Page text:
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There are a few things you should ask for: Source code (obviously). This should include any unit tests and integration tests. Complete documentation on the build process, all the way through to delivery of the binaries to the app stores. This should be demonstrated and possibly video'd Any and all keys or accounts necessary to upload the code to the ...


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I read quite a few forum topics and mailing list (link), the general answer was that if you are using the Android SDK, and you do not have an MP3 encoder/decoder in your application, then you don't need a license for your app. The MP3 license for playing is already provided by the device manufacturer. Also, basically everywhere else than the USA, MP3 ...


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Republish the app with the proper name. There could be legal issues if any of the nodes in the package name are trademarked. Most companies trademark their name, for instance. If they do not prosecute any and all infractions on their trademark, they can lose it (in the US at least). Specifically related to health.com, there are additional terms to ...


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The operative word here is should. This naming convention is by no means mandatory. And it also has nothing to do with being able to see who created the library. The point is that there is a single flat namespace for packages, and that thus every package ever written, including old packages that are no longer maintained, packages that are currently being ...


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C# and Java are very similar languages syntaticaly. But what you are really comparing here is the ease of programming for the frameworks you have to use to make apps for these platforms. Ie WPF and the android app framework. In my view WPF and the other various microsoft frameworks have a maturity and 'solidness' which exceeds comparible offerings. You ...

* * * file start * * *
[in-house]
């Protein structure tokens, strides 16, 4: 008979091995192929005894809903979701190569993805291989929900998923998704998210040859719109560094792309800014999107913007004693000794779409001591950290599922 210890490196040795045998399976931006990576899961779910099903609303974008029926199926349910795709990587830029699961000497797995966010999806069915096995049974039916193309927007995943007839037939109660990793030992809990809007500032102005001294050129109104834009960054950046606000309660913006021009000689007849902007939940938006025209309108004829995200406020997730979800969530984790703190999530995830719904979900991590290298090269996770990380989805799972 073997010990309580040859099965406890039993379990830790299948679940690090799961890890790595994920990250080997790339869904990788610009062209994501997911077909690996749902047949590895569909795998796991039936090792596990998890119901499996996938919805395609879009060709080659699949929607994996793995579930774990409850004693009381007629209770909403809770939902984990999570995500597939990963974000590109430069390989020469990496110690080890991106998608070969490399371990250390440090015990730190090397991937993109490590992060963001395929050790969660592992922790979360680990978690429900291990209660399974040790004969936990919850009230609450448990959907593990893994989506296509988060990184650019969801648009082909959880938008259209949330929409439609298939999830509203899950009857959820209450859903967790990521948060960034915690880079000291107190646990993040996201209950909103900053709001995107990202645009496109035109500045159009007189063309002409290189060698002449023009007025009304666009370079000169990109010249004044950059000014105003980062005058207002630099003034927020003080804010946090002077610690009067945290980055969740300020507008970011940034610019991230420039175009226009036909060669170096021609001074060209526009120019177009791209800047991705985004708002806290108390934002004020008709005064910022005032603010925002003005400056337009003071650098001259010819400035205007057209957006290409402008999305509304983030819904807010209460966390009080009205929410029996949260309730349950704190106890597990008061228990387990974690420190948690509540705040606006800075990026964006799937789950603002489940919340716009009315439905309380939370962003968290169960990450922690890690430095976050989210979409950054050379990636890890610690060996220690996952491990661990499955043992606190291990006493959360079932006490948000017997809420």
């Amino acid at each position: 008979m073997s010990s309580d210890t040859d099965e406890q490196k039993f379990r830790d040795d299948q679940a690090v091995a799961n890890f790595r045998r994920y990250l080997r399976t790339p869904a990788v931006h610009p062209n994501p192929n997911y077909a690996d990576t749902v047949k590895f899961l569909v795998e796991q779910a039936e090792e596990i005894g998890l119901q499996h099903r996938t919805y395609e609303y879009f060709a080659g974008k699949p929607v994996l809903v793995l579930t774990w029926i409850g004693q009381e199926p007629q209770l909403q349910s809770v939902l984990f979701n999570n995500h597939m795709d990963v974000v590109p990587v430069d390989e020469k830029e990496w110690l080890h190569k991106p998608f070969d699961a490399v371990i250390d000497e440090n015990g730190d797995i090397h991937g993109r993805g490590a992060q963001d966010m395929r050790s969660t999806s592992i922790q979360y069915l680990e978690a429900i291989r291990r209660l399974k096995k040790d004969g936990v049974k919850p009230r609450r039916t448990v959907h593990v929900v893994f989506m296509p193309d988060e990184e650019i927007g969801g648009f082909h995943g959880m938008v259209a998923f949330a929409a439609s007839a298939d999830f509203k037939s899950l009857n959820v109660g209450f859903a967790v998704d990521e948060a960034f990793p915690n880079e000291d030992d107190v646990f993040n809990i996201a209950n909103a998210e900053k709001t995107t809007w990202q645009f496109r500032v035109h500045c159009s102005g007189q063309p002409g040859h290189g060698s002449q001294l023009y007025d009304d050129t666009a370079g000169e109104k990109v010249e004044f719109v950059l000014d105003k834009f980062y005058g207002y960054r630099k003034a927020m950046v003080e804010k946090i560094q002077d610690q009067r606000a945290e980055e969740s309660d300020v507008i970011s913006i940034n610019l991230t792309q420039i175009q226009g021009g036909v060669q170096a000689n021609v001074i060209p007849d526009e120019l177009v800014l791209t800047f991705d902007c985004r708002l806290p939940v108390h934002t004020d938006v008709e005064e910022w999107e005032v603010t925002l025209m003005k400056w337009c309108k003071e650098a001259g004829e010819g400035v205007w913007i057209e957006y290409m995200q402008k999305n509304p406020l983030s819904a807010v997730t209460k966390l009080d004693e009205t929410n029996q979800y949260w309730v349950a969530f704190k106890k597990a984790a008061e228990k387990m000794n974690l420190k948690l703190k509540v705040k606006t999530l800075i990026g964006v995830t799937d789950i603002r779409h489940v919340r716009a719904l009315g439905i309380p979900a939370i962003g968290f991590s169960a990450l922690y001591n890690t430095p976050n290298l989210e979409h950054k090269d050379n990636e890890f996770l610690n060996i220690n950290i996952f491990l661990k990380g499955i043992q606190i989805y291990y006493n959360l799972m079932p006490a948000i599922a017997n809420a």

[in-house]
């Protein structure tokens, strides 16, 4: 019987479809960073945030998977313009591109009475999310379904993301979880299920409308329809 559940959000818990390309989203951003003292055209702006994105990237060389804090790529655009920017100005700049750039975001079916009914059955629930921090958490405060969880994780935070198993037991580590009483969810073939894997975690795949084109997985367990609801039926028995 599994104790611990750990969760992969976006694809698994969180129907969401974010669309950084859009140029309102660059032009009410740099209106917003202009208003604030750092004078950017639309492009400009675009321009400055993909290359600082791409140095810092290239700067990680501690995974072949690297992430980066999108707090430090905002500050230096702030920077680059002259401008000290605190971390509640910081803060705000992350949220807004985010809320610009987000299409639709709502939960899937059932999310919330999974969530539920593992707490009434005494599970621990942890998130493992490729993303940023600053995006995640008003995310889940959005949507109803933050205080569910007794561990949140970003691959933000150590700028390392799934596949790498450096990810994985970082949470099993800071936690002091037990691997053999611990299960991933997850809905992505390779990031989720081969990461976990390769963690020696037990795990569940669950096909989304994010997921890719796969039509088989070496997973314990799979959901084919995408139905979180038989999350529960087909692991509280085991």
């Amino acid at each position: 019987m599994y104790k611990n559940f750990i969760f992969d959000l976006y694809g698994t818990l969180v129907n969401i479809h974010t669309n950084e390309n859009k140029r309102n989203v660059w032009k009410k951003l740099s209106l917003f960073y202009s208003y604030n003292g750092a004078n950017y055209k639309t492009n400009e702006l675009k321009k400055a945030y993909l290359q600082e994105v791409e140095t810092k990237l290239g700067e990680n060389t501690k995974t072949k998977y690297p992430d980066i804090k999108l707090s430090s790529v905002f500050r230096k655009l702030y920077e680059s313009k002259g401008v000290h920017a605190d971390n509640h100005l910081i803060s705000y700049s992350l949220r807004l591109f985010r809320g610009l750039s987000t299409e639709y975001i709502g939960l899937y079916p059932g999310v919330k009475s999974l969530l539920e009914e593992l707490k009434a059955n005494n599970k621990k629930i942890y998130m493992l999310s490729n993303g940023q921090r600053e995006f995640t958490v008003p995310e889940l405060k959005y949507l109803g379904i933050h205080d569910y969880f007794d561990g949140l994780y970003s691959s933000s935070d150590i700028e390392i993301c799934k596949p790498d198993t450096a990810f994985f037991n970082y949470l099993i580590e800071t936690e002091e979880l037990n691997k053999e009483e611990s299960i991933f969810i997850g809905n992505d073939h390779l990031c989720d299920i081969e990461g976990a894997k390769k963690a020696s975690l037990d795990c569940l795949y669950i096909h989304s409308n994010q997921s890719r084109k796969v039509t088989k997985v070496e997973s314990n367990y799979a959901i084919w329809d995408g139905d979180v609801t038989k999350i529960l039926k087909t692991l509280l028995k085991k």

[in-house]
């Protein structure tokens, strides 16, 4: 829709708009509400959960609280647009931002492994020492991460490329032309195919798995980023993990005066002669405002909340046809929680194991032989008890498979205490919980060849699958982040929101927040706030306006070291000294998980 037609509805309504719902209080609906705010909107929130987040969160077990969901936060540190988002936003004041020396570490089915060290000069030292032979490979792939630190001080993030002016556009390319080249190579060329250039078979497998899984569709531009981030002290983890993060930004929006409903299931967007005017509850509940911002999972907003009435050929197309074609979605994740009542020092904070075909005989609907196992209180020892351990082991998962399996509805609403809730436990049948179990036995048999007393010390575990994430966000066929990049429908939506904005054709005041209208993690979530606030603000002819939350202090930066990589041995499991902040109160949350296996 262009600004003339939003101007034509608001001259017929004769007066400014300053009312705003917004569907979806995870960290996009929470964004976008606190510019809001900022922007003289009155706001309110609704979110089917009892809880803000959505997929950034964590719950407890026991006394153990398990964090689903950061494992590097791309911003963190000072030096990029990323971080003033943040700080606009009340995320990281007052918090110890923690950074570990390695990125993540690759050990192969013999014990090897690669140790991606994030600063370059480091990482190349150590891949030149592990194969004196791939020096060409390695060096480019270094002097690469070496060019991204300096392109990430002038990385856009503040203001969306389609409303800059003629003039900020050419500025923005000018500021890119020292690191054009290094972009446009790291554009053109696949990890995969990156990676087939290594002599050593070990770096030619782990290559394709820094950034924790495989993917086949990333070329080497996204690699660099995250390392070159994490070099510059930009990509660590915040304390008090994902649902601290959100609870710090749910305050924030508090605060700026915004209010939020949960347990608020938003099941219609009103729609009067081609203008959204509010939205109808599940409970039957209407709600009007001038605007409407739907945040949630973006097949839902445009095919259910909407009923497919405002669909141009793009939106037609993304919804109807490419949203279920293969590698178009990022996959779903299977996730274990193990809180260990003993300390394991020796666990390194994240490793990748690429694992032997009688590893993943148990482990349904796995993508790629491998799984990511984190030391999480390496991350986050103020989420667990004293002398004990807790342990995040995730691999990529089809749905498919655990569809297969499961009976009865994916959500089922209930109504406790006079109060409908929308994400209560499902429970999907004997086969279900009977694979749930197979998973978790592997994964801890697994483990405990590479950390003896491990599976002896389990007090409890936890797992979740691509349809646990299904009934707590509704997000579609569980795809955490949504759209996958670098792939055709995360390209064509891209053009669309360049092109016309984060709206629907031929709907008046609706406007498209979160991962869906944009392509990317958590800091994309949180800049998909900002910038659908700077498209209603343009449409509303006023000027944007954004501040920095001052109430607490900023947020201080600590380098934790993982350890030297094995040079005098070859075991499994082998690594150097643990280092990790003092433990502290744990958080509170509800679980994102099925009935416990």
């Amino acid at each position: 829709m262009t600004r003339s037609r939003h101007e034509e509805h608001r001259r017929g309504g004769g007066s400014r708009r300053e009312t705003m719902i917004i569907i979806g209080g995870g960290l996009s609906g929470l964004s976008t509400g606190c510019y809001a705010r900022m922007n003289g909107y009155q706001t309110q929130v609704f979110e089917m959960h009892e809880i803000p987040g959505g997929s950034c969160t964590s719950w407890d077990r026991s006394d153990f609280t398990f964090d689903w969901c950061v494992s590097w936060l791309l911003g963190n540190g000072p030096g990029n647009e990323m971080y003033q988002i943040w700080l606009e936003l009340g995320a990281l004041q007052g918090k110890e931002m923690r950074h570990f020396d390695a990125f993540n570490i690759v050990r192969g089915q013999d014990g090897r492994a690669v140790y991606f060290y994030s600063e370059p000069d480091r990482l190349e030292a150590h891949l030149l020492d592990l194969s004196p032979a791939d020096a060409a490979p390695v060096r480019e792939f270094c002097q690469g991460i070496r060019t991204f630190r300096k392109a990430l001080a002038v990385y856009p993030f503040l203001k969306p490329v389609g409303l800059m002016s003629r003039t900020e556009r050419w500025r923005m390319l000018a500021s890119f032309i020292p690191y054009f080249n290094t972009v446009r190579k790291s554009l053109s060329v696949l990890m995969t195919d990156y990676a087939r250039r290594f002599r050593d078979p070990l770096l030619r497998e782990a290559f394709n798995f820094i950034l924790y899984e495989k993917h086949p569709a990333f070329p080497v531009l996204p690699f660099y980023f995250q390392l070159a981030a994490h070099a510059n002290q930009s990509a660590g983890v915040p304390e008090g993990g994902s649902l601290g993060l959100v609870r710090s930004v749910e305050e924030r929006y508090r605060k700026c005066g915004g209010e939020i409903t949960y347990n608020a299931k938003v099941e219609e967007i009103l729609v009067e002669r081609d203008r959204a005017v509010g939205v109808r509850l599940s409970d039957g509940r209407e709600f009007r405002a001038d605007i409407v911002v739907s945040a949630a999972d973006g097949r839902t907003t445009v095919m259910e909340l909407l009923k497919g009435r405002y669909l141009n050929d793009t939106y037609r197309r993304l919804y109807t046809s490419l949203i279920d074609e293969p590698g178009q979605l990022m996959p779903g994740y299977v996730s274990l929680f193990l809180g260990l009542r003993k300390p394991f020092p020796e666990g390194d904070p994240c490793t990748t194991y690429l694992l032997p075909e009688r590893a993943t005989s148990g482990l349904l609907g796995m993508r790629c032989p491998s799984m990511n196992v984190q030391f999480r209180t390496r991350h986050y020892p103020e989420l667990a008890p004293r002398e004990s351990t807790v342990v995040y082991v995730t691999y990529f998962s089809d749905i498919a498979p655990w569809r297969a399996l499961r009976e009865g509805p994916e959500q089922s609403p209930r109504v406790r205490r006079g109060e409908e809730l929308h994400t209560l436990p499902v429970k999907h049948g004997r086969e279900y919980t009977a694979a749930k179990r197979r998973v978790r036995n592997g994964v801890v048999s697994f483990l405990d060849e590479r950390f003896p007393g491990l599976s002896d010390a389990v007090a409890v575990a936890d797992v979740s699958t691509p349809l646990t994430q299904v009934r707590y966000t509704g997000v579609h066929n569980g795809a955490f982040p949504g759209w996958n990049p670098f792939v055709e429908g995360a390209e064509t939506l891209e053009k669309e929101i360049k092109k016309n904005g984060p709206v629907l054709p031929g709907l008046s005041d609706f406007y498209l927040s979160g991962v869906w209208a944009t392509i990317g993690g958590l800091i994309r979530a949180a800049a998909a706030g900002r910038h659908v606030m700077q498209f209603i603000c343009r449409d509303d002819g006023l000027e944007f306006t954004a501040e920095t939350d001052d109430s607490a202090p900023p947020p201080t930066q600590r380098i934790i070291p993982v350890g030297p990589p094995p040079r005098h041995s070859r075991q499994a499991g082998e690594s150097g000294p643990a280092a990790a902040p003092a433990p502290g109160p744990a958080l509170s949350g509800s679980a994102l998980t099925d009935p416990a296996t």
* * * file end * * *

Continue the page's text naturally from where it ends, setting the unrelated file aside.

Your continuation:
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It's not HTML but XML you are referring to. Android will create UIs for you if you define them in XML, which is much easier than doing it "by hand", (you have to hardwire and correctly initialise everything). You might need to go the "manual way" (code) if you have to dynamically create such UI from scratch, which is not usual for beginners (although even ...


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You are leaving the radios turned on practically the whole time and this will undoubtedly use up battery. I do see your motivation, however. A decent compromise is to assume that the app is online unless it turns out not to be. If it turns out not to be, and it would like to be, then poll for a connection at long intervals, lengthening as time goes on. 1 ...


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Using a background service won't really help you. The problem is that after a succesful check for wi-fi and server you can't be sure that they are still online while you make your call to get the online data because they may went immediately offline after the succesful check. A better alternative would be to just try to get the live data and if this fails ...


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As the co-founder of Codename One which does pretty much that I can answer that pretty easily. You can cross compile (which is what we do) but you can't have a single binary that will work everywhere because mobile OS vendors don't allow it. Apple doesn't allow JIT's and limits interpreters. All mobile devices include app isolation which prevents a global ...


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It's hard to answer this with the information provided. For instance, you say that you're "stringifying" the data, but you aren't saying what method you're using. Is there a library you're using? Is the string JSON, XML, or some other structured data? I'll assume that you're using some type of structured data (for simplicity, let's say JSON using GSON or ...



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